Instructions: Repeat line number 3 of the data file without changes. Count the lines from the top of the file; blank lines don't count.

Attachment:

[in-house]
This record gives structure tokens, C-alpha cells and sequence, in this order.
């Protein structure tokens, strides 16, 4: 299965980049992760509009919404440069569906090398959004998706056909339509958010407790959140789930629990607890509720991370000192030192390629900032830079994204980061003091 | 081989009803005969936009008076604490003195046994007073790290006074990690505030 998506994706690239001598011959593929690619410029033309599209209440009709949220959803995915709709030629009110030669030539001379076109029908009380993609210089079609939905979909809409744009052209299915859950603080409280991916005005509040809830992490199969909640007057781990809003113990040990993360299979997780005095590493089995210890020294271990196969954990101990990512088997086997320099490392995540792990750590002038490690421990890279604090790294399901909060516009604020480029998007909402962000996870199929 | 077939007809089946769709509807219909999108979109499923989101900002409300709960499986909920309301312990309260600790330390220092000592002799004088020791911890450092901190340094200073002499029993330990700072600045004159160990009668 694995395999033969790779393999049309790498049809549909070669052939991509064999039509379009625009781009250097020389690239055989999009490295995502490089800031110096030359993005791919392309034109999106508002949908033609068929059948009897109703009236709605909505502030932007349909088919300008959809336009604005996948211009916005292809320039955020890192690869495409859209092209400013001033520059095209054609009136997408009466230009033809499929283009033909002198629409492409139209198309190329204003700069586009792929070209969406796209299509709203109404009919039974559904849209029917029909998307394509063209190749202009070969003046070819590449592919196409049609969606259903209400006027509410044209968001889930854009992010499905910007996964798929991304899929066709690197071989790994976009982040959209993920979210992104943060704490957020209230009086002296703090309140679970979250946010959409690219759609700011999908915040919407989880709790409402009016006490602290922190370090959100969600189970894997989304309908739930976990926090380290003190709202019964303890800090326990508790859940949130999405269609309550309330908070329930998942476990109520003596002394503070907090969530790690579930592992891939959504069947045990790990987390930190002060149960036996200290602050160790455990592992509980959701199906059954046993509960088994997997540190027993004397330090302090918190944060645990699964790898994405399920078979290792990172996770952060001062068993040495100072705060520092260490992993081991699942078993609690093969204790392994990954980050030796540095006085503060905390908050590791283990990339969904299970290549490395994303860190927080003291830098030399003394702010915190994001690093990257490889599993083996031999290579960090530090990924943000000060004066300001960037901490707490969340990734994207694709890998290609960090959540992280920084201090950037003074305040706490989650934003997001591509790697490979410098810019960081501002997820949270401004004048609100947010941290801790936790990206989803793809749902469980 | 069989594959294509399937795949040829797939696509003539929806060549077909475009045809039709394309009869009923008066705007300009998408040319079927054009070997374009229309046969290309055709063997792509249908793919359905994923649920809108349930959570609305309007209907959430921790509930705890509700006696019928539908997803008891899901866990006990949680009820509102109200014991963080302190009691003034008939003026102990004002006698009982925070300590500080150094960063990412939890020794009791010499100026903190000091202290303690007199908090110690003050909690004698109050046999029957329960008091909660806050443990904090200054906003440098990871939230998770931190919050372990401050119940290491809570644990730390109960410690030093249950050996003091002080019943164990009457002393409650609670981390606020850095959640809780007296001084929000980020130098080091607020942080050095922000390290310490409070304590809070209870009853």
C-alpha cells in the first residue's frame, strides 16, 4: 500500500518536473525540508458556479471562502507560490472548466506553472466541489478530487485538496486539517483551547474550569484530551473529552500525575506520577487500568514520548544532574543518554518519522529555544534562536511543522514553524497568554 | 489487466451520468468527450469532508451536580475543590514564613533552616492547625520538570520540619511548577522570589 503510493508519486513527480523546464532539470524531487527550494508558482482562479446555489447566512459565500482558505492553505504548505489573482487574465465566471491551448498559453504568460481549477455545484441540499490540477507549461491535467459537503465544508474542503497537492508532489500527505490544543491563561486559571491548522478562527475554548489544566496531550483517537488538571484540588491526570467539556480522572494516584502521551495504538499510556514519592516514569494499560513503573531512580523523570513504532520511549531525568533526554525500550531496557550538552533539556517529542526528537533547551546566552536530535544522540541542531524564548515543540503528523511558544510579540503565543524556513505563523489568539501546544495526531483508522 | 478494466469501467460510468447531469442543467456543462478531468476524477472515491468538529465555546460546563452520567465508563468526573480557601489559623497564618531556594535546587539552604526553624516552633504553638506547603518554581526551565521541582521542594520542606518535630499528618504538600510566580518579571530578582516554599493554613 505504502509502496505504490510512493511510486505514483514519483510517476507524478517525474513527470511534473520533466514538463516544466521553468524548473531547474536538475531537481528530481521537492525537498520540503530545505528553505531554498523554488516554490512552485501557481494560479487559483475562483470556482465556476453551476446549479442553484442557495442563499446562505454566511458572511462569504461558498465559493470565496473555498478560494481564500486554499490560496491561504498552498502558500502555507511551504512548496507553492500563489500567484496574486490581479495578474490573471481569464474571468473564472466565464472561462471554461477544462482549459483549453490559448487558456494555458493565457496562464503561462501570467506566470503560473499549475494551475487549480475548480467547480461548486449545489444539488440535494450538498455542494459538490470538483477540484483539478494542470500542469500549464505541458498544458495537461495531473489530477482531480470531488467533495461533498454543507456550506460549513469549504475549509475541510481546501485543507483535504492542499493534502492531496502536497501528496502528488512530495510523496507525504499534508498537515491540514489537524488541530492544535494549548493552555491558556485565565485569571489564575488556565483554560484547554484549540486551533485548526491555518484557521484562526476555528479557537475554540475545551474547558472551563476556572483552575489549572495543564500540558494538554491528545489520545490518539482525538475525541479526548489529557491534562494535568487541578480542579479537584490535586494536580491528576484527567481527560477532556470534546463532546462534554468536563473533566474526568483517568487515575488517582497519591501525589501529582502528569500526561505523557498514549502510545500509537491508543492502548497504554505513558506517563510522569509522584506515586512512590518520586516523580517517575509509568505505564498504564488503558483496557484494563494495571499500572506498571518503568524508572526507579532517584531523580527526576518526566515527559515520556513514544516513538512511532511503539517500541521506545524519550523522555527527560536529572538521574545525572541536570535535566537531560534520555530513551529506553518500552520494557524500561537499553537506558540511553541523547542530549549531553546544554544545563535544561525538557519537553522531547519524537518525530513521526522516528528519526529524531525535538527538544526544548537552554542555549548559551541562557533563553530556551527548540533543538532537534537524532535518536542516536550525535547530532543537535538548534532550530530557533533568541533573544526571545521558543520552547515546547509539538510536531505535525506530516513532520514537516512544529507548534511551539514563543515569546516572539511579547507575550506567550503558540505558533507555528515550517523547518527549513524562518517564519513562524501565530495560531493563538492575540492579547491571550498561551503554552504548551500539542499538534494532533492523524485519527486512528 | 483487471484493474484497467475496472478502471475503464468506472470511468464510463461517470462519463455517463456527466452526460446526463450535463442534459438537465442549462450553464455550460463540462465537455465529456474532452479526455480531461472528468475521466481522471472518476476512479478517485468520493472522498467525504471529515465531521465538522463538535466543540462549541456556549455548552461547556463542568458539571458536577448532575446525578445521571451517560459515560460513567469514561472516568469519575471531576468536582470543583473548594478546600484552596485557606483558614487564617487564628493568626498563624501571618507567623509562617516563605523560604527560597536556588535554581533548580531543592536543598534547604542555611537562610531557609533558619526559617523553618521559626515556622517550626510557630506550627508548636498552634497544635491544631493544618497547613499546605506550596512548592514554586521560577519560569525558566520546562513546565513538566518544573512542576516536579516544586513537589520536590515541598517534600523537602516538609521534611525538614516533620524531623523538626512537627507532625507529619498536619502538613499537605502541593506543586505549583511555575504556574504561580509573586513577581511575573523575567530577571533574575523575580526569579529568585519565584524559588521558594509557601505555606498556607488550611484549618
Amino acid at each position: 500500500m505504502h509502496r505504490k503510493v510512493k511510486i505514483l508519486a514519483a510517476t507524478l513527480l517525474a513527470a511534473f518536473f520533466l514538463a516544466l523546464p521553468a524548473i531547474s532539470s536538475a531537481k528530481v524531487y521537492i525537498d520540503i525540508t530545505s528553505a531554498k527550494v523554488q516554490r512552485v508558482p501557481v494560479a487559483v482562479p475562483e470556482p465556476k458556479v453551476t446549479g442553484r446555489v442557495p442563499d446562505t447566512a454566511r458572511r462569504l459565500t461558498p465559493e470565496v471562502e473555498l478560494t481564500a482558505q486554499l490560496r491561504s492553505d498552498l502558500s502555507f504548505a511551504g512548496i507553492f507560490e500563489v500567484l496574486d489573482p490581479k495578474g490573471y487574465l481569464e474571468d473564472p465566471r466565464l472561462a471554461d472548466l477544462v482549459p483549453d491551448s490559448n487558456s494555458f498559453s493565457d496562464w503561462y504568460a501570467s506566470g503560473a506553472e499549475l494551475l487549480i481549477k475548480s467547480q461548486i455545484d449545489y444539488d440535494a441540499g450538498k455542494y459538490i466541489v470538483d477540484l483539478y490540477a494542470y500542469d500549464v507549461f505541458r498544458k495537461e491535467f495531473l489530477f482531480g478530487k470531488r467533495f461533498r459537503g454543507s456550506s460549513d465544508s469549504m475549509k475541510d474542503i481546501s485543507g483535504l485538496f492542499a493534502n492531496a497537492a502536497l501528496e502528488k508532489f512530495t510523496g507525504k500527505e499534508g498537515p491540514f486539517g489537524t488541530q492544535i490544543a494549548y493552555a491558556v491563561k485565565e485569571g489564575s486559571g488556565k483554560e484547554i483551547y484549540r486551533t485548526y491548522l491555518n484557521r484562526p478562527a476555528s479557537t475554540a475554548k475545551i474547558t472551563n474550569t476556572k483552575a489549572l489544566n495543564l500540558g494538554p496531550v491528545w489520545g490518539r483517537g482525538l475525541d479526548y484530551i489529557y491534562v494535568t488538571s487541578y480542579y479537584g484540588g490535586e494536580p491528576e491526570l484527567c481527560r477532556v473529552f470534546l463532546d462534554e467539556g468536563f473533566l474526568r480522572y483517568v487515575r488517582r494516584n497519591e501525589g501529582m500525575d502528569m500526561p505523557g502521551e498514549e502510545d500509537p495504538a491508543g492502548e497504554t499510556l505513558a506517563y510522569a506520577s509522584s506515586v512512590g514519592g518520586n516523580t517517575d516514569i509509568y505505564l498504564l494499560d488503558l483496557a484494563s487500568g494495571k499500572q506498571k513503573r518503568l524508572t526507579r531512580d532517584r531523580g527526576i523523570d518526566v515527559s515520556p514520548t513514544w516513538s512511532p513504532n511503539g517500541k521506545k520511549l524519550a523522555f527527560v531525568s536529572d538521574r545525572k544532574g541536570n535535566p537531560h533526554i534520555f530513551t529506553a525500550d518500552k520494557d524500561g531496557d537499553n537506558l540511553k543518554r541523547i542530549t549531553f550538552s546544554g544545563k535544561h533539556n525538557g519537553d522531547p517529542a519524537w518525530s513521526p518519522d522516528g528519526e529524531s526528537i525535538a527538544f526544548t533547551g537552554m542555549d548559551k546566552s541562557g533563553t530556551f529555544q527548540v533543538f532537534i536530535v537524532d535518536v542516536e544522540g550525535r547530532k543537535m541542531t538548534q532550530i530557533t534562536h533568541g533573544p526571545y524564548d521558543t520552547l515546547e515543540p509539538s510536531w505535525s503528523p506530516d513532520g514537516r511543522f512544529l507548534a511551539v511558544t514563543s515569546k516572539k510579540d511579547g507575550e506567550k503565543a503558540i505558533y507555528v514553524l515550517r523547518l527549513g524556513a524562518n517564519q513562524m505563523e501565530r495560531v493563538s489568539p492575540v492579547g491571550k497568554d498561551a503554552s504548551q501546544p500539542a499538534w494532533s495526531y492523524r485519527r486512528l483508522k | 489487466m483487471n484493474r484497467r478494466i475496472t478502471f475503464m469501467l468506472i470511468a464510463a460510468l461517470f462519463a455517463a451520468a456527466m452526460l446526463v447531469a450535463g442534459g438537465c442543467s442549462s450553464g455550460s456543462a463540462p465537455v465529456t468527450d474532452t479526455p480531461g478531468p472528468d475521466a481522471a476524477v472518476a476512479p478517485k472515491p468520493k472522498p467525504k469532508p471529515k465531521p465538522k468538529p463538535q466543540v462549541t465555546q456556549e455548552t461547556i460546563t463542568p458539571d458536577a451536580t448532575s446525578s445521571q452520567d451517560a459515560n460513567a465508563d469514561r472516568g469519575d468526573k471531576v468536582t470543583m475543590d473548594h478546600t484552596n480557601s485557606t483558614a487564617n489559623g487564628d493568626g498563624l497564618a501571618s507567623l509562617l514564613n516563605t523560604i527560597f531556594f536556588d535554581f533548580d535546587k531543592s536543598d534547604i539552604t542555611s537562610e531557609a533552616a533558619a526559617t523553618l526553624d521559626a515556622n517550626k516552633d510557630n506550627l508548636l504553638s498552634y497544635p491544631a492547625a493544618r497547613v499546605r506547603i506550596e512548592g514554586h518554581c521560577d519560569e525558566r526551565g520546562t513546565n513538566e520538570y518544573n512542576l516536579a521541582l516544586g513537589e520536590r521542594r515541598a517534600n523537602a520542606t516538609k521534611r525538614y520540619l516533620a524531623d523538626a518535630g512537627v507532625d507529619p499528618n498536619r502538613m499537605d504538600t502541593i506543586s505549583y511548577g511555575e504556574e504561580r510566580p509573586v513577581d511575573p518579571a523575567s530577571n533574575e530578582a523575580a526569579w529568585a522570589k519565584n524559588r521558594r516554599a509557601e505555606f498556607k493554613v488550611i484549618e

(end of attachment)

């Protein structure tokens, strides 16, 4: 299965980049992760509009919404440069569906090398959004998706056909339509958010407790959140789930629990607890509720991370000192030192390629900032830079994204980061003091 | 081989009803005969936009008076604490003195046994007073790290006074990690505030 998506994706690239001598011959593929690619410029033309599209209440009709949220959803995915709709030629009110030669030539001379076109029908009380993609210089079609939905979909809409744009052209299915859950603080409280991916005005509040809830992490199969909640007057781990809003113990040990993360299979997780005095590493089995210890020294271990196969954990101990990512088997086997320099490392995540792990750590002038490690421990890279604090790294399901909060516009604020480029998007909402962000996870199929 | 077939007809089946769709509807219909999108979109499923989101900002409300709960499986909920309301312990309260600790330390220092000592002799004088020791911890450092901190340094200073002499029993330990700072600045004159160990009668 694995395999033969790779393999049309790498049809549909070669052939991509064999039509379009625009781009250097020389690239055989999009490295995502490089800031110096030359993005791919392309034109999106508002949908033609068929059948009897109703009236709605909505502030932007349909088919300008959809336009604005996948211009916005292809320039955020890192690869495409859209092209400013001033520059095209054609009136997408009466230009033809499929283009033909002198629409492409139209198309190329204003700069586009792929070209969406796209299509709203109404009919039974559904849209029917029909998307394509063209190749202009070969003046070819590449592919196409049609969606259903209400006027509410044209968001889930854009992010499905910007996964798929991304899929066709690197071989790994976009982040959209993920979210992104943060704490957020209230009086002296703090309140679970979250946010959409690219759609700011999908915040919407989880709790409402009016006490602290922190370090959100969600189970894997989304309908739930976990926090380290003190709202019964303890800090326990508790859940949130999405269609309550309330908070329930998942476990109520003596002394503070907090969530790690579930592992891939959504069947045990790990987390930190002060149960036996200290602050160790455990592992509980959701199906059954046993509960088994997997540190027993004397330090302090918190944060645990699964790898994405399920078979290792990172996770952060001062068993040495100072705060520092260490992993081991699942078993609690093969204790392994990954980050030796540095006085503060905390908050590791283990990339969904299970290549490395994303860190927080003291830098030399003394702010915190994001690093990257490889599993083996031999290579960090530090990924943000000060004066300001960037901490707490969340990734994207694709890998290609960090959540992280920084201090950037003074305040706490989650934003997001591509790697490979410098810019960081501002997820949270401004004048609100947010941290801790936790990206989803793809749902469980 | 069989594959294509399937795949040829797939696509003539929806060549077909475009045809039709394309009869009923008066705007300009998408040319079927054009070997374009229309046969290309055709063997792509249908793919359905994923649920809108349930959570609305309007209907959430921790509930705890509700006696019928539908997803008891899901866990006990949680009820509102109200014991963080302190009691003034008939003026102990004002006698009982925070300590500080150094960063990412939890020794009791010499100026903190000091202290303690007199908090110690003050909690004698109050046999029957329960008091909660806050443990904090200054906003440098990871939230998770931190919050372990401050119940290491809570644990730390109960410690030093249950050996003091002080019943164990009457002393409650609670981390606020850095959640809780007296001084929000980020130098080091607020942080050095922000390290310490409070304590809070209870009853």